On the day that Benjamin “Bibi” Netanyahu was leaving for the United States to give what the Washington Post called “the most important speech of his life,” my grandchildren were watching Big Hero 6. When I heard the smallest of the animated characters say, “We didn’t set out to be super-heroes, but sometimes life doesn’t go the way you planned,” it sounded like the tagline for Bibi’s launch as hero of the free world.
If Boris Nemtsov, the Russian statesman and activist killed in Moscow last week, had been a character in a political thriller—and he certainly had the looks and charisma for the part—the script might have been criticized as lacking subtlety. There is the opposition leader gunned down on the eve of a major protest march, shortly after an interview that foreshadows his murder. There is his nemesis, the authoritarian strongman whose foes often turn up dead, vowing to personally oversee the investigation.
A top defender of Hillary Clinton, former White House special counsel Lanny Davis, said on MSNBC that "everything" on Clinton's private email servers should be available to Republicans in Congress. Davis made the comments in response to a question about how Clinton can put the questions about her email practices behind her.
The dead enders defending Hillary Clinton’s frankly bizarre decision to break protocol and use a personal email address while conducting official business have seized on several arguments to defend their heroine. They trumpet the fact that current Secretary of State John Kerry is the first person to hold the position who has used an official .gov email address.
As reporters and members of Congress begin to dig into the Clinton email scandal, former Democratic presidential candidate has announced an upcoming visit to Iowa. He'll be in the important caucus state from May 5-7, as part of a training sessions for the Climate Reality Project, of which he's chairman.
Scott Walker has had a pretty good run as of late. He’s made some new friends and wrong-footed the right enemies and became, in fairly short order, a leader among the pack of Republican politicians running for president. Perhaps even the leader.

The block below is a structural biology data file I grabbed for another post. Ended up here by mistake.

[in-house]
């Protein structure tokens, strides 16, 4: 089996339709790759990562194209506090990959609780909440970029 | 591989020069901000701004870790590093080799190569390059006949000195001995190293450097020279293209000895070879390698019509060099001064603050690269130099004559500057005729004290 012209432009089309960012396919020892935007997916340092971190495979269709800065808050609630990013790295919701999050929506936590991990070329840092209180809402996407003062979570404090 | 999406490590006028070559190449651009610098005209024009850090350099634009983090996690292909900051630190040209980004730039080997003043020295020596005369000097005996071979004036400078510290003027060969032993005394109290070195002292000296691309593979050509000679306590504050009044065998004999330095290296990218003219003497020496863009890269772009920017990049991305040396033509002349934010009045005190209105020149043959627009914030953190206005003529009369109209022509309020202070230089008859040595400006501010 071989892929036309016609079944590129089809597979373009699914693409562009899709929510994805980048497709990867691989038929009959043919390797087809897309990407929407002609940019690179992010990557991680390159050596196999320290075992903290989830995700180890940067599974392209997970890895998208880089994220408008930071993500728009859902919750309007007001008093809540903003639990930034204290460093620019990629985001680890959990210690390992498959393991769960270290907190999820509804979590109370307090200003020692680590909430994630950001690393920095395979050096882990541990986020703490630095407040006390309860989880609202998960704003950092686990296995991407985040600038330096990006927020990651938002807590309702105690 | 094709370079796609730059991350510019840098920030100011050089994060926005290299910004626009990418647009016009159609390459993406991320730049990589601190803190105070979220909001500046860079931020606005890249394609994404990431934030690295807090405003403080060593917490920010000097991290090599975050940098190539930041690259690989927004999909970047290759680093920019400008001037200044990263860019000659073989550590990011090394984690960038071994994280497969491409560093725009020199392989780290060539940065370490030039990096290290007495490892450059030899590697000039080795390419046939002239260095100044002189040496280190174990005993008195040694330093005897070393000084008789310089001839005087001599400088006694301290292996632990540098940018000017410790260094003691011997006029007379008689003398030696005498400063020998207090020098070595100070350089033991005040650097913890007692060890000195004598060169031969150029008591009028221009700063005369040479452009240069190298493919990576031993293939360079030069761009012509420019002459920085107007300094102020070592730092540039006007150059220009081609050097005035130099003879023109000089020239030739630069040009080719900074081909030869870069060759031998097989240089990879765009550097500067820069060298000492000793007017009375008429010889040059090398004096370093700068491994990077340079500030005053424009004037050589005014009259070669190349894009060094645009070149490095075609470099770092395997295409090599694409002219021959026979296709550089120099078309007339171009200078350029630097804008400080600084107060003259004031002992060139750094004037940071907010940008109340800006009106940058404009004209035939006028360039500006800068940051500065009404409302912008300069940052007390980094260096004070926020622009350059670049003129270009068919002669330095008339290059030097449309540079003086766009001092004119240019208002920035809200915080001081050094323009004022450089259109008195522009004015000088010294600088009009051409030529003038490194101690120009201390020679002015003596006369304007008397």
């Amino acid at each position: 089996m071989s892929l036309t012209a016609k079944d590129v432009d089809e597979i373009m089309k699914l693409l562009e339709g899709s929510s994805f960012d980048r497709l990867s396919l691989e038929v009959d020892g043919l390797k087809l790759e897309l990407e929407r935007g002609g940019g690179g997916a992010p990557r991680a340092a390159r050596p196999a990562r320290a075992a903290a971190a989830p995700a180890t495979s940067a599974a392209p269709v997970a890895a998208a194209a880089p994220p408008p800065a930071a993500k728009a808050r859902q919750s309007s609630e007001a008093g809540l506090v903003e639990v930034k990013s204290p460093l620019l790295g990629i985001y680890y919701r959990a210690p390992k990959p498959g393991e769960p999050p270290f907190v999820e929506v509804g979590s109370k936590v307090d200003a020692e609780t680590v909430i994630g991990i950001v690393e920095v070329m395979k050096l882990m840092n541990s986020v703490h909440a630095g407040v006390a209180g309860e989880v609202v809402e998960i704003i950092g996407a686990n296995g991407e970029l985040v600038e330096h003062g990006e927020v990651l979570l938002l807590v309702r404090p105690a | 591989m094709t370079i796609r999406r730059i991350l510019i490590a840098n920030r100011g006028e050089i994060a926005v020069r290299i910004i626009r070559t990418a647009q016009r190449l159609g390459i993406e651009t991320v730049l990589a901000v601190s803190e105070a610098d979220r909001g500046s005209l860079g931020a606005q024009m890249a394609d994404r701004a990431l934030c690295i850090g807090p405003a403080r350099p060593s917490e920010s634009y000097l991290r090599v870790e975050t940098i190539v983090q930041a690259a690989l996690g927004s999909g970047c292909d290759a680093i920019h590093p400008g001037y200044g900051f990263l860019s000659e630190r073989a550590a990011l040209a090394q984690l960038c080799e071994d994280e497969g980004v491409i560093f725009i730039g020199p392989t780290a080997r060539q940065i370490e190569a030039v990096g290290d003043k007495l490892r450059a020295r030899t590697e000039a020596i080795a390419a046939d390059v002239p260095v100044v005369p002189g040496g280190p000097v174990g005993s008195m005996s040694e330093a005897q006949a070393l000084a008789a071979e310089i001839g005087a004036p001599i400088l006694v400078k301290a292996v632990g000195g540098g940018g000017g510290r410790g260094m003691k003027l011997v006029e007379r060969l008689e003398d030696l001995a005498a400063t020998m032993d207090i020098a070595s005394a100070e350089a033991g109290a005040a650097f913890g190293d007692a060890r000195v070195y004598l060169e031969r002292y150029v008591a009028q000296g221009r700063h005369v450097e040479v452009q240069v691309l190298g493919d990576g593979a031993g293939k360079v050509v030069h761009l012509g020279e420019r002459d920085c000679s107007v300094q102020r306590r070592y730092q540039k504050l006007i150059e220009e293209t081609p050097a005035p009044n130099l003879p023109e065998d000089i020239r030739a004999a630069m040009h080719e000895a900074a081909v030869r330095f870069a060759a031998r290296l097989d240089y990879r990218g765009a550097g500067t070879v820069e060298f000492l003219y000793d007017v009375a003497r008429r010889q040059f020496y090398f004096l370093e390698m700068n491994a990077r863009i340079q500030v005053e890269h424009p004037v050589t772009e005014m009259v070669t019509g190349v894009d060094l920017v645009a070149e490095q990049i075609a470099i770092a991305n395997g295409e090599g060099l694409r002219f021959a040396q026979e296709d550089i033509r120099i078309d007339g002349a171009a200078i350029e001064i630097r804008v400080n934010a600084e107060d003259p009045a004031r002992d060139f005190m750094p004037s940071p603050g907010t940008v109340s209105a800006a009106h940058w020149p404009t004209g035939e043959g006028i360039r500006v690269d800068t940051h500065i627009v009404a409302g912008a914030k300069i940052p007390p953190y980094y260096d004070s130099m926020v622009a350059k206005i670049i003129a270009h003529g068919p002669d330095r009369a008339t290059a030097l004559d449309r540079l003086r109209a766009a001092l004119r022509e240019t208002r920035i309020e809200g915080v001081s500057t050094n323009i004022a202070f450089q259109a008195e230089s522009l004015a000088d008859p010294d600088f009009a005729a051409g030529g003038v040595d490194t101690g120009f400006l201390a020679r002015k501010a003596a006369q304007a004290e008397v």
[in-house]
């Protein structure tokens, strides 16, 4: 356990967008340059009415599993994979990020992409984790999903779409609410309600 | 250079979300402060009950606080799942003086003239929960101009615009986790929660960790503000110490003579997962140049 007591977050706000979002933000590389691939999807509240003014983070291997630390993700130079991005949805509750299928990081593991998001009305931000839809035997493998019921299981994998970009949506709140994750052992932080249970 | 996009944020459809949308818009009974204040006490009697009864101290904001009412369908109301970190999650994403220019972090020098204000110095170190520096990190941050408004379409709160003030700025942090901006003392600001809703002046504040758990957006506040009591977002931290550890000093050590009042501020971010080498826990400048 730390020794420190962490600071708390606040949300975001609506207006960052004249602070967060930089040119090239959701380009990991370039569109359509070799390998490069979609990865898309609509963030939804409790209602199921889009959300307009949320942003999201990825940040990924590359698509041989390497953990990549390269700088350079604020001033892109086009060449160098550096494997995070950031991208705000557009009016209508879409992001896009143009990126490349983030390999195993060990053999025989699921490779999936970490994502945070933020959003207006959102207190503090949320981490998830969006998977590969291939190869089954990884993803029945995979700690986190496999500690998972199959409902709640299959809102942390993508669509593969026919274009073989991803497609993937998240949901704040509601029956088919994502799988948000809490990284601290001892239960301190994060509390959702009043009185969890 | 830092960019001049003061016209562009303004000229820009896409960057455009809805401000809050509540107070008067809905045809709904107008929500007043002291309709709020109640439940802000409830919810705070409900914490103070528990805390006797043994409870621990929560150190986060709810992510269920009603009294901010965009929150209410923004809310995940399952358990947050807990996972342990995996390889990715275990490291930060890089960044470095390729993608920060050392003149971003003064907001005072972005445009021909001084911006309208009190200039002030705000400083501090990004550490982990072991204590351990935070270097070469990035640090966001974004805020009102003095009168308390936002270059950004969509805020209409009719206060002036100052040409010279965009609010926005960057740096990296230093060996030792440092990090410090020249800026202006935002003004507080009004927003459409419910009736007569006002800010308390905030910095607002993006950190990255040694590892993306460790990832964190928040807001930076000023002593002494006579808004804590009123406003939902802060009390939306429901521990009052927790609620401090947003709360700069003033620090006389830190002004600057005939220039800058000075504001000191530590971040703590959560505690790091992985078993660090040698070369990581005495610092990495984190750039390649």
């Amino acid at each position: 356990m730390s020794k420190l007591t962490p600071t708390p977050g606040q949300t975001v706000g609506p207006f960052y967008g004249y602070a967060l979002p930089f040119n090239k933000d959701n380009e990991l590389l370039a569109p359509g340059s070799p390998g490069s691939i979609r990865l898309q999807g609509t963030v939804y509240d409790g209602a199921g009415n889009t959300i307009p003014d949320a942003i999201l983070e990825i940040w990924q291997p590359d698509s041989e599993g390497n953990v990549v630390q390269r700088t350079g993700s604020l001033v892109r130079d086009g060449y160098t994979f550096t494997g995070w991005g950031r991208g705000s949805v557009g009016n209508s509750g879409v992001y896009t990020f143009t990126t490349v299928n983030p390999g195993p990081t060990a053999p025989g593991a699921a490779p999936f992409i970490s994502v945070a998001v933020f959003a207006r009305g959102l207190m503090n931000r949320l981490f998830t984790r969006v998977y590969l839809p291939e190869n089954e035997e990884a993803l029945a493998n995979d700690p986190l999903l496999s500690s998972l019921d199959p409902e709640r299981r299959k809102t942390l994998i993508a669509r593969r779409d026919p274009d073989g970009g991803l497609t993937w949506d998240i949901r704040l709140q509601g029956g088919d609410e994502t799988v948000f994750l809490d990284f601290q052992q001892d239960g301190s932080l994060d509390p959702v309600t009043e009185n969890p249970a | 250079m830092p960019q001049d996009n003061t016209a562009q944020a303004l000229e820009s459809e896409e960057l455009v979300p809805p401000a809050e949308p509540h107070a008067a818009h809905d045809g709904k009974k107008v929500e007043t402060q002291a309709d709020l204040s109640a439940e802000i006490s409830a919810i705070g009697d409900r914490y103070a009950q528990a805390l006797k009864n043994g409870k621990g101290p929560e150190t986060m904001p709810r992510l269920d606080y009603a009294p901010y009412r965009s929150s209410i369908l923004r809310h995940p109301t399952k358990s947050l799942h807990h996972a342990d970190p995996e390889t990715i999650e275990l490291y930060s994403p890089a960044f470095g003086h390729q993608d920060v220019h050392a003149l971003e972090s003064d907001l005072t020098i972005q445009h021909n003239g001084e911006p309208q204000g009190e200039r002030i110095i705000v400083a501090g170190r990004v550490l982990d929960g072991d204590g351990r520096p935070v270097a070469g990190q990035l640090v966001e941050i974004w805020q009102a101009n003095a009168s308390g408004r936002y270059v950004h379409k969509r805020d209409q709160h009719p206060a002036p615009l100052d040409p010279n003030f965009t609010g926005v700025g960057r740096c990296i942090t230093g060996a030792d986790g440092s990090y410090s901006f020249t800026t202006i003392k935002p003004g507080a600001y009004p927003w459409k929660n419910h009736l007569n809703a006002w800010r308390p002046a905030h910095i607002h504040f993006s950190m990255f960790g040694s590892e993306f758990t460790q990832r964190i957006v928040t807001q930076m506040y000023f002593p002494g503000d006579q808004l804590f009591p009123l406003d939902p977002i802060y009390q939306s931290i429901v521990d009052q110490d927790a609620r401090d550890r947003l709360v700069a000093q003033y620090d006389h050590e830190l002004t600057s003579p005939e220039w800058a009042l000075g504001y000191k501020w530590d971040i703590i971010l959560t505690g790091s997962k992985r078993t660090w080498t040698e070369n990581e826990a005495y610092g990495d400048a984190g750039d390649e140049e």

The Japanese, seemingly stuck in political doldrums, sluggish economic growth, and waning international influence, are pushing past those frustrations with a new government-led campaign to sell the world—and their own children—on their country’s distinctive traditional cuisine.
Tel Aviv It’s a Tuesday night three weeks before election day, and Naftali Bennett, the head of one of Israel’s oldest religious parties, is speaking in English to 1,000 mostly young, secular Israelis. For Bennett, 42, an ambitious, talented, American-style politician seeking to catapult his Jewish Home faction to third place among Israel’s parties, this isn’t all that surprising.
There have been a lot of memorable eggs in my life but I suppose the best of them would be those I gathered myself from the little henhouse we kept at the edge of the meadow for a couple of summers. I’d knock off this chore (and I never thought of it as that) first thing in the morning, and those eggs would be breakfast. The yolks were closer to orange than yellow and exceedingly firm. Delicious, of course. Especially with thick-sliced bacon.
President Obama wants explicit legislative authorization to use military force against the Islamic State in Iraq and Syria (ISIS). The administration has sent a draft of an AUMF to Congress, which has begun hearings that could last a while.
Upon learning that Hillary Clinton used a private email account to conduct all official business during her tenure as secretary of state, CNN’s Dan Merica remarked, “GOP aides on the Benghazi committee have long said they were going to find something others hadn’t. And they did.” The New York Times broke the news, though its own report reveals the story was essentially gift-wrapped: “The existence of Mrs. Clinton’s personal email account was discovered by a House committee investigating the attack on the American Consulate in Benghazi.”
Not only has the Dietary Guidelines Advisory Committee backed away from its decades-long warning about cholesterol (see Geoffrey Norman elsewhere in this issue), but it has also finally spoken out on a subject of vital importance to The Scrapbook: coffee consumption.